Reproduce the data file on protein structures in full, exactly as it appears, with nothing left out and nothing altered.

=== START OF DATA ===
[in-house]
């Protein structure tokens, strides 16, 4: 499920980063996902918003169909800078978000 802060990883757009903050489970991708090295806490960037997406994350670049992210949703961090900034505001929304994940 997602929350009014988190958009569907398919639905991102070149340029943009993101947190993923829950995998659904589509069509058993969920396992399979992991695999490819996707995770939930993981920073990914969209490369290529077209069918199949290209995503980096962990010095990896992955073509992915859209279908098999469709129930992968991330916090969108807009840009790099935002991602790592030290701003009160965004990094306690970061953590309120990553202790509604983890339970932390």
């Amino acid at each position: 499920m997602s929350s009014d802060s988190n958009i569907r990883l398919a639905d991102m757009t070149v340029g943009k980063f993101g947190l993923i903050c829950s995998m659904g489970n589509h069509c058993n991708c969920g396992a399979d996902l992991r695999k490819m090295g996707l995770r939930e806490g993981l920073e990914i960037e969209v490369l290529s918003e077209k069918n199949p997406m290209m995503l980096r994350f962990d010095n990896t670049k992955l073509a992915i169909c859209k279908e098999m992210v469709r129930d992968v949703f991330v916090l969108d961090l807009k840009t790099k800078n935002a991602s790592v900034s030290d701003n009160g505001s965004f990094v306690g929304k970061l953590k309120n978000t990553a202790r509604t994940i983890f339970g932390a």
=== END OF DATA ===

[in-house]
């Protein structure tokens, strides 16, 4: 499920980063996902918003169909800078978000 802060990883757009903050489970991708090295806490960037997406994350670049992210949703961090900034505001929304994940 997602929350009014988190958009569907398919639905991102070149340029943009993101947190993923829950995998659904589509069509058993969920396992399979992991695999490819996707995770939930993981920073990914969209490369290529077209069918199949290209995503980096962990010095990896992955073509992915859209279908098999469709129930992968991330916090969108807009840009790099935002991602790592030290701003009160965004990094306690970061953590309120990553202790509604983890339970932390």
């Amino acid at each position: 499920m997602s929350s009014d802060s988190n958009i569907r990883l398919a639905d991102m757009t070149v340029g943009k980063f993101g947190l993923i903050c829950s995998m659904g489970n589509h069509c058993n991708c969920g396992a399979d996902l992991r695999k490819m090295g996707l995770r939930e806490g993981l920073e990914i960037e969209v490369l290529s918003e077209k069918n199949p997406m290209m995503l980096r994350f962990d010095n990896t670049k992955l073509a992915i169909c859209k279908e098999m992210v469709r129930d992968v949703f991330v916090l969108d961090l807009k840009t790099k800078n935002a991602s790592v900034s030290d701003n009160g505001s965004f990094v306690g929304k970061l953590k309120n978000t990553a202790r509604t994940i983890f339970g932390a």